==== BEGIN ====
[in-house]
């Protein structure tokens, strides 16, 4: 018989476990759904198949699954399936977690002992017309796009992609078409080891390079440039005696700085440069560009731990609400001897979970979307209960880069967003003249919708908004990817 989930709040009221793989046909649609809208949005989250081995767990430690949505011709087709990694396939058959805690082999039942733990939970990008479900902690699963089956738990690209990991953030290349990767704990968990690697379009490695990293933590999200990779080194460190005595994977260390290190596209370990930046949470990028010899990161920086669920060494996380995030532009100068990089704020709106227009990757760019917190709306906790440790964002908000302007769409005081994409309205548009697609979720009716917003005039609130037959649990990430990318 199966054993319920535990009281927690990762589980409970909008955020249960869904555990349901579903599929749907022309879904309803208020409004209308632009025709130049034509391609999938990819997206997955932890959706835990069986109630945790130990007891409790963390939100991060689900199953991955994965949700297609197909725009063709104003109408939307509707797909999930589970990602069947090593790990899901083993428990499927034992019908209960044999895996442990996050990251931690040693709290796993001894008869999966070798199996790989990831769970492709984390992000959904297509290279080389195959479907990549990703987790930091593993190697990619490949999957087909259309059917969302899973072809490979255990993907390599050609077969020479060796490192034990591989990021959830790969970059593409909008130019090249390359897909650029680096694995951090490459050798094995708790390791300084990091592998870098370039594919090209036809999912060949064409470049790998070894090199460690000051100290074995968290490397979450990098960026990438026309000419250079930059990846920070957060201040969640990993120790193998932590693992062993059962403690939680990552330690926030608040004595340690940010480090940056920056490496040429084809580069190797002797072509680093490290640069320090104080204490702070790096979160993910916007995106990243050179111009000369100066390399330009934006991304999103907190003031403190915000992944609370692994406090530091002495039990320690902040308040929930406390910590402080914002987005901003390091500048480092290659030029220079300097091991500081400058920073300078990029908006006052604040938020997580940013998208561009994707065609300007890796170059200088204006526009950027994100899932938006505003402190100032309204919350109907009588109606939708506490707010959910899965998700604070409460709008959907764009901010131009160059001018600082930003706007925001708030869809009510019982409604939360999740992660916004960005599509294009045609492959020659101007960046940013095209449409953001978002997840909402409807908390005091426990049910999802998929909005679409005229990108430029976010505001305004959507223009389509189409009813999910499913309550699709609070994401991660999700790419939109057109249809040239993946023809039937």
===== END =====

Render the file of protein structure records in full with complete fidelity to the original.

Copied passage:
[in-house]
């Protein structure tokens, strides 16, 4: 018989476990759904198949699954399936977690002992017309796009992609078409080891390079440039005696700085440069560009731990609400001897979970979307209960880069967003003249919708908004990817 989930709040009221793989046909649609809208949005989250081995767990430690949505011709087709990694396939058959805690082999039942733990939970990008479900902690699963089956738990690209990991953030290349990767704990968990690697379009490695990293933590999200990779080194460190005595994977260390290190596209370990930046949470990028010899990161920086669920060494996380995030532009100068990089704020709106227009990757760019917190709306906790440790964002908000302007769409005081994409309205548009697609979720009716917003005039609130037959649990990430990318 199966054993319920535990009281927690990762589980409970909008955020249960869904555990349901579903599929749907022309879904309803208020409004209308632009025709130049034509391609999938990819997206997955932890959706835990069986109630945790130990007891409790963390939100991060689900199953991955994965949700297609197909725009063709104003109408939307509707797909999930589970990602069947090593790990899901083993428990499927034992019908209960044999895996442990996050990251931690040693709290796993001894008869999966070798199996790989990831769970492709984390992000959904297509290279080389195959479907990549990703987790930091593993190697990619490949999957087909259309059917969302899973072809490979255990993907390599050609077969020479060796490192034990591989990021959830790969970059593409909008130019090249390359897909650029680096694995951090490459050798094995708790390791300084990091592998870098370039594919090209036809999912060949064409470049790998070894090199460690000051100290074995968290490397979450990098960026990438026309000419250079930059990846920070957060201040969640990993120790193998932590693992062993059962403690939680990552330690926030608040004595340690940010480090940056920056490496040429084809580069190797002797072509680093490290640069320090104080204490702070790096979160993910916007995106990243050179111009000369100066390399330009934006991304999103907190003031403190915000992944609370692994406090530091002495039990320690902040308040929930406390910590402080914002987005901003390091500048480092290659030029220079300097091991500081400058920073300078990029908006006052604040938020997580940013998208561009994707065609300007890796170059200088204006526009950027994100899932938006505003402190100032309204919350109907009588109606939708506490707010959910899965998700604070409460709008959907764009901010131009160059001018600082930003706007925001708030869809009510019982409604939360999740992660916004960005599509294009045609492959020659101007960046940013095209449409953001978002997840909402409807908390005091426990049910999802998929909005679409005229990108430029976010505001305004959507223009389509189409009813999910499913309550699709609070994401991660999700790419939109057109249809040239993946023809039937």